Obes Sci Pract. 2018 May 18;4(3):289-295. doi: 10.1002/osp4.270. eCollection 2018 Jun.
Men who were thin during early adulthood exhibited greater weight gain-associated visceral fat accumulation in a study of middle-aged Japanese men.
Objective: This study aimed to assess the relationship between weight gain from early adulthood and visceral fat accumulation.
Methods: The participants were 549 men aged 42 to 64 years who were randomly selected from the local resident registry for the National Institute for Longevity Sciences' neighbourhood. They were asked to recall their weight at 18 years of age, and then, post-18 weight-change values were calculated for each
participant (their current weight minus their weight at 18). The participants were divided according to their median body mass index (BMI) at 18 years of age (initial BMI) (<20.14 and ≥20.14 kg m-2). Visceral fat area (VFA) and subcutaneous fat area (SFA) were measured on computed tomography scans.
Results: The participants with initial BMI of <20.14 kg m-2 exhibited greater post-18 weight changes than those with initial BMI of ≥20.14 kg m-2. The participants' post-18 weight-change values were negatively correlated with their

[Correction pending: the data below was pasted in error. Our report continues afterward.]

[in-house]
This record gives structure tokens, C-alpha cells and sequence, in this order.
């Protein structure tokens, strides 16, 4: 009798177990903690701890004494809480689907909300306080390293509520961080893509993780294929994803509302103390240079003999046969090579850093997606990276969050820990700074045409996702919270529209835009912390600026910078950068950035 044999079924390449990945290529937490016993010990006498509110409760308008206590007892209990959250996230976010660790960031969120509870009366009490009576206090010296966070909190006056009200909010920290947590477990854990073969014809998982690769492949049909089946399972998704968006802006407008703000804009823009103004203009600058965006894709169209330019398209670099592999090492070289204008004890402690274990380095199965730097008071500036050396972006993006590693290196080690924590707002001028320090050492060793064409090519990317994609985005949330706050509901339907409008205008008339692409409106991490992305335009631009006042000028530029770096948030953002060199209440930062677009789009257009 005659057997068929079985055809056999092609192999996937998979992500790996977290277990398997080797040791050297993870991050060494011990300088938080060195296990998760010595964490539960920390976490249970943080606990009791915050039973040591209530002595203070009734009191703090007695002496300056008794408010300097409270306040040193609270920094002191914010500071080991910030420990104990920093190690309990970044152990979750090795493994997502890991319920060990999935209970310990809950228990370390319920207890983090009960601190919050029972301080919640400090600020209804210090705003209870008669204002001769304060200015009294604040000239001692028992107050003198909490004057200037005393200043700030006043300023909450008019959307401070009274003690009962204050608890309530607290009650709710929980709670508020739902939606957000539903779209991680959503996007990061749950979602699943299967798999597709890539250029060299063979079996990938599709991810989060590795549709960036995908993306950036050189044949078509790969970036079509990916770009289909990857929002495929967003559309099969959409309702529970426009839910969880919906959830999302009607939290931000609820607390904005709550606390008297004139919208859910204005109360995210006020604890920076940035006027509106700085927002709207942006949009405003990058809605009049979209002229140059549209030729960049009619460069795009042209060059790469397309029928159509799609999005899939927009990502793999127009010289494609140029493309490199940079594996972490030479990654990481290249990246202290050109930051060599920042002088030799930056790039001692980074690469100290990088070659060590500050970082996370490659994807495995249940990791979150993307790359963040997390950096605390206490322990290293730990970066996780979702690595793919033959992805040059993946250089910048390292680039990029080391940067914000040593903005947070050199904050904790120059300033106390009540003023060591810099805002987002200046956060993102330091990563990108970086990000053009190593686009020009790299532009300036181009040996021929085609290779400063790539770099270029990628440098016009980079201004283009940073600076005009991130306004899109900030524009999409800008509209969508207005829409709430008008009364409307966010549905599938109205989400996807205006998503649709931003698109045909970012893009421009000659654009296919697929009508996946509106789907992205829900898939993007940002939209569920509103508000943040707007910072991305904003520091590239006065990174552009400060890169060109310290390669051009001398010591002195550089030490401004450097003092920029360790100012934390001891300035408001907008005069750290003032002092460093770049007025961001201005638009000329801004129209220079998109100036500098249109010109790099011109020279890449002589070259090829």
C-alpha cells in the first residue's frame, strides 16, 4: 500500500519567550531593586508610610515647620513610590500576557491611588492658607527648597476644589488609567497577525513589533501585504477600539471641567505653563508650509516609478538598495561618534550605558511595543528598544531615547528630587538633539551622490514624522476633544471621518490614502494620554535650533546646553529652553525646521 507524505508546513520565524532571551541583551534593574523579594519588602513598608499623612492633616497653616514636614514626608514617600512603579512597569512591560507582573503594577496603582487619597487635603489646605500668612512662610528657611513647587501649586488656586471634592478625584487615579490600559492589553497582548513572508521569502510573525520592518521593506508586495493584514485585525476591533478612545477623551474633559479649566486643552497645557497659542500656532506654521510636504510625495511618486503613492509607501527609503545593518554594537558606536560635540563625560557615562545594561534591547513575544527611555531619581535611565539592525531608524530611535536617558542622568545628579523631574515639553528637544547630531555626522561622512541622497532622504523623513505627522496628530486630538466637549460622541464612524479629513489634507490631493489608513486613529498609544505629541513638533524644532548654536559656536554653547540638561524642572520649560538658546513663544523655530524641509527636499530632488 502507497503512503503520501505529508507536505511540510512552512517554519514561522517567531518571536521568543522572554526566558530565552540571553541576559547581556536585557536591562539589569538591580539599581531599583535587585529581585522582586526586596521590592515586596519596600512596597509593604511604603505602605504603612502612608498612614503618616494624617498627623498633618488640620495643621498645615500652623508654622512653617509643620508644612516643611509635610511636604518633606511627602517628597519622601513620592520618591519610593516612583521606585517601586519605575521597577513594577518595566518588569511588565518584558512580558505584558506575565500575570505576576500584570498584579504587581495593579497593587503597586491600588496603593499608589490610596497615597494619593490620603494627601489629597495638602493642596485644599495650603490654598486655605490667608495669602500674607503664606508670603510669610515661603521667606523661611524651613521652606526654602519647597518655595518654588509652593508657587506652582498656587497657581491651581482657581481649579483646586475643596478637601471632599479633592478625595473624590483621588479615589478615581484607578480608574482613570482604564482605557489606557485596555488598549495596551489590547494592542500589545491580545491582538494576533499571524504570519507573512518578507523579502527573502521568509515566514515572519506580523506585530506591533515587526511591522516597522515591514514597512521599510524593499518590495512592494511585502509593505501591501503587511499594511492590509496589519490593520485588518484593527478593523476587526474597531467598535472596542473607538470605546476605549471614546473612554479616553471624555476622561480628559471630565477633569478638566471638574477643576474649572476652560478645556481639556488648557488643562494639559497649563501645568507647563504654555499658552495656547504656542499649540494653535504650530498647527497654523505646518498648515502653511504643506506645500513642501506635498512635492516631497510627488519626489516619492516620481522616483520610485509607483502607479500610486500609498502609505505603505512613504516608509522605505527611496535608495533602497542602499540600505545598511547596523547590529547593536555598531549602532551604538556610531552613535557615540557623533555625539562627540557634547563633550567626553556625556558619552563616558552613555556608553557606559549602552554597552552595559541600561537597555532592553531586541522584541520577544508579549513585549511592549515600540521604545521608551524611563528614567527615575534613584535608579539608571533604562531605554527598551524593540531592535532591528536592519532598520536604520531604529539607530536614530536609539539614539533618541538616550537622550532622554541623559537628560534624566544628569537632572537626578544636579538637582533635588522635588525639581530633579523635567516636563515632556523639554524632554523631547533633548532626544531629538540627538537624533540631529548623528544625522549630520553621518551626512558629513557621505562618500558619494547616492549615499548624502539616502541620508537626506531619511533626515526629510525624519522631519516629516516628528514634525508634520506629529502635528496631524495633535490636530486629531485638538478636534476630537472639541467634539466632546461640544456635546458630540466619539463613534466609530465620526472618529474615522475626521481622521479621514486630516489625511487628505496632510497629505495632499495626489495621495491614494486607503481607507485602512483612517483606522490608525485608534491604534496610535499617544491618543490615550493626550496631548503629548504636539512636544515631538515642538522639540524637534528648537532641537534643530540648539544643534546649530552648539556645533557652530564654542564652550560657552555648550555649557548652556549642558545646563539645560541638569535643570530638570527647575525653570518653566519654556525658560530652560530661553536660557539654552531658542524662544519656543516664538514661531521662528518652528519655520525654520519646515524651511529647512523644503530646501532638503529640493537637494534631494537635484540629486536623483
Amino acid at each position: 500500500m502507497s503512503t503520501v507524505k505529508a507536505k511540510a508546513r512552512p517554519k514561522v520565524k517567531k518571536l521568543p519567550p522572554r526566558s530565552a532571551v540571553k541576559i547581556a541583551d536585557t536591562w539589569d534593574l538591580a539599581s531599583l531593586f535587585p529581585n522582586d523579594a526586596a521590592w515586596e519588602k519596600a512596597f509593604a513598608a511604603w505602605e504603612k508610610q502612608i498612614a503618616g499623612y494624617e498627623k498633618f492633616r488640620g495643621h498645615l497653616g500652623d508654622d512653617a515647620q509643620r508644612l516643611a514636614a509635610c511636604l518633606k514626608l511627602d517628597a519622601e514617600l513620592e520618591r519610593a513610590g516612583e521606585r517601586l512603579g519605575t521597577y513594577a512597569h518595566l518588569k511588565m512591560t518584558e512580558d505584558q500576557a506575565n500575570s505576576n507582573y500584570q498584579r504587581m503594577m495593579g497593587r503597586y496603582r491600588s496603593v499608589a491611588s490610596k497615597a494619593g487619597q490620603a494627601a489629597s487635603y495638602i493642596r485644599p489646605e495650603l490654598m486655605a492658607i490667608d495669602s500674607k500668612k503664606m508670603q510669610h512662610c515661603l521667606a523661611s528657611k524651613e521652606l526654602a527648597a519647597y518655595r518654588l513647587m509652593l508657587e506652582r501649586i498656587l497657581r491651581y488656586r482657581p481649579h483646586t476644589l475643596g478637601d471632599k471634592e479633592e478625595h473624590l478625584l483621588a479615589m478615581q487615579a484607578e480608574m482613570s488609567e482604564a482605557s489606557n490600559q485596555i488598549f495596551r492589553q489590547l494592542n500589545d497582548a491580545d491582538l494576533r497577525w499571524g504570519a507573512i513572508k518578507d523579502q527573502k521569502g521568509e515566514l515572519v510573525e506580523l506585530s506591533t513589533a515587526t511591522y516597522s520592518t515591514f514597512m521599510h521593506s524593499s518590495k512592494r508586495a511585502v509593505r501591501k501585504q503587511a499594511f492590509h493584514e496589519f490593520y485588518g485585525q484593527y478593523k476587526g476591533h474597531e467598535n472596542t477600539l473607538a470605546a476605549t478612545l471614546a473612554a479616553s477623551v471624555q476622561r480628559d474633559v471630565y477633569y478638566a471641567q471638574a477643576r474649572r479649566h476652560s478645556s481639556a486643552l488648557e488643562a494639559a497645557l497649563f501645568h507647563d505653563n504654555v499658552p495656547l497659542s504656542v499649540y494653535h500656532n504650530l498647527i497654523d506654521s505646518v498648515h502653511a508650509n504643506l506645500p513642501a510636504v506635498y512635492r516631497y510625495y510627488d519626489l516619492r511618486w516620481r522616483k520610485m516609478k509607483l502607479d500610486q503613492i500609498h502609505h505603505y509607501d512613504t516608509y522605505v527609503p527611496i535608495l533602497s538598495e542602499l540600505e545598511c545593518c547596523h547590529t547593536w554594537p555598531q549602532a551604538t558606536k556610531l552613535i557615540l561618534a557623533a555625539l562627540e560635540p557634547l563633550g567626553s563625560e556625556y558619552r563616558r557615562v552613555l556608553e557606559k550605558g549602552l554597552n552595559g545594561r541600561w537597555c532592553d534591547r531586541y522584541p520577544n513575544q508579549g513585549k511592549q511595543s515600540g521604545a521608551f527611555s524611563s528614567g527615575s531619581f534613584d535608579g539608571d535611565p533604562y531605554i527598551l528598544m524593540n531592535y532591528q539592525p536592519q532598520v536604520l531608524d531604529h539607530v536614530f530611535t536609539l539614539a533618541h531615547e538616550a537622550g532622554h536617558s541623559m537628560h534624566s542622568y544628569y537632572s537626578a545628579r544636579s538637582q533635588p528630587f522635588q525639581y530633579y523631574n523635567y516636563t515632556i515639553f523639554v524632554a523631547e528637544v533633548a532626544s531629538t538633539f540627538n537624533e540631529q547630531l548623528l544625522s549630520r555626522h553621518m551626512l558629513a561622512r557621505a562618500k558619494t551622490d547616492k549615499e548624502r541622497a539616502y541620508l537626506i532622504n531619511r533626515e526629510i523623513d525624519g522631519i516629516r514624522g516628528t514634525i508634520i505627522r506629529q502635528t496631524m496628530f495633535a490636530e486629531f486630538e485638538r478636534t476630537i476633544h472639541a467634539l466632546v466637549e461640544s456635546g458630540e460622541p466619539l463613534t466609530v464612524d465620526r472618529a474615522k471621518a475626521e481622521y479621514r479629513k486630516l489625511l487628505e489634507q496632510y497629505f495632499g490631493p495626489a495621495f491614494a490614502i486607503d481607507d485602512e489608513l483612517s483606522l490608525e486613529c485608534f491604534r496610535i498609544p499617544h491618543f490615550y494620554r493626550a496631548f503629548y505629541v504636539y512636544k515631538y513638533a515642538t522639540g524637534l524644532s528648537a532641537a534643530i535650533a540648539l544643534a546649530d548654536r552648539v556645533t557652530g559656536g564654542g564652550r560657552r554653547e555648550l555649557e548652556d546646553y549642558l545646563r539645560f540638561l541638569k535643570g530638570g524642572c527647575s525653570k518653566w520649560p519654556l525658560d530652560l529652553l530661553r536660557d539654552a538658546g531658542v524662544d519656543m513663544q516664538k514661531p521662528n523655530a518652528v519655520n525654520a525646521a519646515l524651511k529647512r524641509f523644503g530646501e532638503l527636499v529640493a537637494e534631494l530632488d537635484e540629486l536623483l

initial BMI and positively correlated with both VFA and SFA. The slope of the regression line for the relationship between post-18 weight change and VFA was steeper in the participants with initial BMI of <20.14 kg m-2 (β = 4.36) than in
those with initial BMI of ≥20.14 kg m-2 (β = 3.23).
Conclusions: Visceral fat accumulation is affected not only by an individual's post-18 weight gain but also by their initial BMI. Men who were thin in early adulthood experienced greater weight gain-associated VFA increases, but the same
was not true for SFA.